by Chris Ryerson

Admittedly, this isn’t my most timely post ever; my notes on the wines of Montevertine date from April 27th when the owner and winemaker, Martino Manetti visited the Bay area. However, in a way it seems appropriate to have taken my time. These wines are imbued with a sense permanence and classic style, with an emphasis on balance, clarity, and moderation. Since 1968 when Martino’s father, Sergio, started this fabled estate almost nothing has changed in the winemaking style, and I get the very strong feeling nothing will be changing in the near future either. The elder Manetti was among the first in Tuscany to leave the Consorzio and to forego the status of the Chianti Classico D.O.C.G. in order to follow his conviction that authentic and truly great wines can be made entirely of Sangiovese or other indigenous varietals such as Canaiolo and Colorino. 

Montevertine makes three wines. The entry-level “Pian del Ciampolo” is essentially the equivalent of most producers’ Chianti Classico. “Montevertine” is the standard-bearer of the estate, made from at lest 90% Sangiovese with the balance Colorino, and aged 24 months in large barrels. Finally, made from 100% Sangiovese, “Le Pergole Torte” is the top wine only made in the best vintages. Although it used to be a single vineyard bottling, it is now a selection of the best grapes from the estate’s oldest vineyards.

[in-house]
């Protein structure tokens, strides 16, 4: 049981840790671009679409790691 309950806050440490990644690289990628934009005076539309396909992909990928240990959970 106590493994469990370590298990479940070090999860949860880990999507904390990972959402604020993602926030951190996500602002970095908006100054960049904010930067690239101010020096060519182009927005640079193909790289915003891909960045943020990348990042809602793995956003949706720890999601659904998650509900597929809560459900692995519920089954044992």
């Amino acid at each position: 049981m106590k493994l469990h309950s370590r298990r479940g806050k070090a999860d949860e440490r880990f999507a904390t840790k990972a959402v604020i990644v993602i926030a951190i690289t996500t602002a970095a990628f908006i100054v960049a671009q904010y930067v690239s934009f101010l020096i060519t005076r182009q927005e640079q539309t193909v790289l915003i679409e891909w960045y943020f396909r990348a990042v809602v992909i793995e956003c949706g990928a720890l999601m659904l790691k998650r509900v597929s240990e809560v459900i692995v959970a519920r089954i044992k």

2003 production and produced no “Le Pergole Torte,” so all the best grapes went into the regular “Montevertine.” Deeper notes of baked raspberry, coffee grounds, and grilled meat are offset by fresher notes of bright cherry showing through now and then. The smoky, earthy complexity is punctuated by the expected tangy flashes of great Sangiovese. At only 13% alcohol and with impeccable balance it should have a very long life ahead, however, the softer nature of this vintage allows for great enjoyment now.

The 2004 “Le Pergole Torte” is a remarkable wine from an outstanding vintage. The bouquet is intoxicating; ripe Bing cherry, licorice, baking spice and pipe smoke all make an appearance. The palate offers similar flavors, densely packed yet somehow finely delineated. The wine has impressive power and intensity, but like all Montevertine wines it exhibits fantastic purity and balance.